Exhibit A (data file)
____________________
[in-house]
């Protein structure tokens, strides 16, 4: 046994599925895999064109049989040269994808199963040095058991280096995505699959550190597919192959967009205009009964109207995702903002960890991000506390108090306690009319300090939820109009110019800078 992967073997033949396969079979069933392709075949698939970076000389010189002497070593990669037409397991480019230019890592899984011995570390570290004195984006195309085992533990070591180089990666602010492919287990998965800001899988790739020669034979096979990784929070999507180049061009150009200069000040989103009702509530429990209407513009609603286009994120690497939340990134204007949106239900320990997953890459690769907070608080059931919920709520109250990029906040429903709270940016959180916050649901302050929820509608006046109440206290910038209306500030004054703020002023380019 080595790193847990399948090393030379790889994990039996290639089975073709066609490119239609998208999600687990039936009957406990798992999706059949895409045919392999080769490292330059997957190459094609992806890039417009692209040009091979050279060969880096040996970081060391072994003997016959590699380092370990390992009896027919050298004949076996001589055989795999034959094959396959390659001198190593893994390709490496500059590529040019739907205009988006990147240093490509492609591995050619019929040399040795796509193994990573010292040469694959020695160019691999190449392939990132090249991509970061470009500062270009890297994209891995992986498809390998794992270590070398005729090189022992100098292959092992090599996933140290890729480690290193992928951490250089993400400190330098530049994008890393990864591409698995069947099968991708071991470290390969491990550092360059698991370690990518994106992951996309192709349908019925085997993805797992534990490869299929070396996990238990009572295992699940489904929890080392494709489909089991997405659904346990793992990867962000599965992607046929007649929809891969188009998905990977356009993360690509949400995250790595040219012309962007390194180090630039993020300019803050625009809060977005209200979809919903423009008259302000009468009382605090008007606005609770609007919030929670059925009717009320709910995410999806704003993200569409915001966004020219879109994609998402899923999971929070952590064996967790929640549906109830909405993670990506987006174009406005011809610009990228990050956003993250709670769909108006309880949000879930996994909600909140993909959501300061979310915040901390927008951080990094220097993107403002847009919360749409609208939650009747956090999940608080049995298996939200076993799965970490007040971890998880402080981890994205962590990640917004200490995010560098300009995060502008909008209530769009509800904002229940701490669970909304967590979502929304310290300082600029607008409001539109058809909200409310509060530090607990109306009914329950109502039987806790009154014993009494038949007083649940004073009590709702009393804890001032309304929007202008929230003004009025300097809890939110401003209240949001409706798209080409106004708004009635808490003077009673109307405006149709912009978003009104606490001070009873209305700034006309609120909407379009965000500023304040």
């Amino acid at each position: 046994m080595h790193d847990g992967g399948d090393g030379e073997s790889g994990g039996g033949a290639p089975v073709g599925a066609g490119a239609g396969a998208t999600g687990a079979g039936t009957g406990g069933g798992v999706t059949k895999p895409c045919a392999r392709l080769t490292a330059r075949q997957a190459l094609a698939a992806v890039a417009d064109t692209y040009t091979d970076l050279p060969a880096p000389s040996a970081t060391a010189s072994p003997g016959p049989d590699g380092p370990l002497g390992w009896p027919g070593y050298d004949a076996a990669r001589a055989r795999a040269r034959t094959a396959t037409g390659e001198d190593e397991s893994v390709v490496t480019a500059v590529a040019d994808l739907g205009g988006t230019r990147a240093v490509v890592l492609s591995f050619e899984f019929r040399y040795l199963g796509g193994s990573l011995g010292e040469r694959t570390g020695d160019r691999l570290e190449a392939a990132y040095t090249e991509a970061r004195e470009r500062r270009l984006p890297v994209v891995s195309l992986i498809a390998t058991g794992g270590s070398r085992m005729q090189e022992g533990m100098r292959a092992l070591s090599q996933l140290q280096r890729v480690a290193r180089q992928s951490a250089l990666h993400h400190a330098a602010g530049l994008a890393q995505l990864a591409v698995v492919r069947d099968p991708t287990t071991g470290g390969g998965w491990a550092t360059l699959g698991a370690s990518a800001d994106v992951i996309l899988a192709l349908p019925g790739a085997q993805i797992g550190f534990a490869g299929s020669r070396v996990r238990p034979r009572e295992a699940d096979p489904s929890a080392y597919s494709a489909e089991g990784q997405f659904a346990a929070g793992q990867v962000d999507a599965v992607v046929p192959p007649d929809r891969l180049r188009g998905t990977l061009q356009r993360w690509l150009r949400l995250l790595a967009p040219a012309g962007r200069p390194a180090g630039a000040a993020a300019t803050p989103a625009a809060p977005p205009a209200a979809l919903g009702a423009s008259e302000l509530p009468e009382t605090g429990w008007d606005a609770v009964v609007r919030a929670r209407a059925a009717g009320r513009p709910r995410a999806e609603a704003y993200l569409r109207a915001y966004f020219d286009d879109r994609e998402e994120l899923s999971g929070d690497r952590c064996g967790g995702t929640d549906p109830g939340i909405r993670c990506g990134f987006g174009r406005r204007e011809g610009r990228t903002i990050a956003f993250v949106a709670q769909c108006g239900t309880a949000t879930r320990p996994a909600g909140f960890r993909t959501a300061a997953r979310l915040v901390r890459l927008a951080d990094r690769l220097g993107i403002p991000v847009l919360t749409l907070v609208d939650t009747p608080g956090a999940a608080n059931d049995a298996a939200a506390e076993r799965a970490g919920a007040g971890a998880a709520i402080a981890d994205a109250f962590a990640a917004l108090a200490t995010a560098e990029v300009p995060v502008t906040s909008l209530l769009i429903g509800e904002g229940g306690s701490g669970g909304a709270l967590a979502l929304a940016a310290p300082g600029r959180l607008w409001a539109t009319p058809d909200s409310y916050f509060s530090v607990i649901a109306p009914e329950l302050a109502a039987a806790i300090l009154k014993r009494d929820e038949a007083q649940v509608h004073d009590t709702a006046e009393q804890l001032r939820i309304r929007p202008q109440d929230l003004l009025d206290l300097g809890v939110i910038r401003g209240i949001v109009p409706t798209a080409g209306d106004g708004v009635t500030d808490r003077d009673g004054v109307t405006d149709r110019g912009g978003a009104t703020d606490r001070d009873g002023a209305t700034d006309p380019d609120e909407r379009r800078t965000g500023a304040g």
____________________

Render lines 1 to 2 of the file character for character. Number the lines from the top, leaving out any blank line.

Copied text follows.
[in-house]
């Protein structure tokens, strides 16, 4: 046994599925895999064109049989040269994808199963040095058991280096995505699959550190597919192959967009205009009964109207995702903002960890991000506390108090306690009319300090939820109009110019800078 992967073997033949396969079979069933392709075949698939970076000389010189002497070593990669037409397991480019230019890592899984011995570390570290004195984006195309085992533990070591180089990666602010492919287990998965800001899988790739020669034979096979990784929070999507180049061009150009200069000040989103009702509530429990209407513009609603286009994120690497939340990134204007949106239900320990997953890459690769907070608080059931919920709520109250990029906040429903709270940016959180916050649901302050929820509608006046109440206290910038209306500030004054703020002023380019 080595790193847990399948090393030379790889994990039996290639089975073709066609490119239609998208999600687990039936009957406990798992999706059949895409045919392999080769490292330059997957190459094609992806890039417009692209040009091979050279060969880096040996970081060391072994003997016959590699380092370990390992009896027919050298004949076996001589055989795999034959094959396959390659001198190593893994390709490496500059590529040019739907205009988006990147240093490509492609591995050619019929040399040795796509193994990573010292040469694959020695160019691999190449392939990132090249991509970061470009500062270009890297994209891995992986498809390998794992270590070398005729090189022992100098292959092992090599996933140290890729480690290193992928951490250089993400400190330098530049994008890393990864591409698995069947099968991708071991470290390969491990550092360059698991370690990518994106992951996309192709349908019925085997993805797992534990490869299929070396996990238990009572295992699940489904929890080392494709489909089991997405659904346990793992990867962000599965992607046929007649929809891969188009998905990977356009993360690509949400995250790595040219012309962007390194180090630039993020300019803050625009809060977005209200979809919903423009008259302000009468009382605090008007606005609770609007919030929670059925009717009320709910995410999806704003993200569409915001966004020219879109994609998402899923999971929070952590064996967790929640549906109830909405993670990506987006174009406005011809610009990228990050956003993250709670769909108006309880949000879930996994909600909140993909959501300061979310915040901390927008951080990094220097993107403002847009919360749409609208939650009747956090999940608080049995298996939200076993799965970490007040971890998880402080981890994205962590990640917004200490995010560098300009995060502008909008209530769009509800904002229940701490669970909304967590979502929304310290300082600029607008409001539109058809909200409310509060530090607990109306009914329950109502039987806790009154014993009494038949007083649940004073009590709702009393804890001032309304929007202008929230003004009025300097809890939110401003209240949001409706798209080409106004708004009635808490003077009673109307405006149709912009978003009104606490001070009873209305700034006309609120909407379009965000500023304040």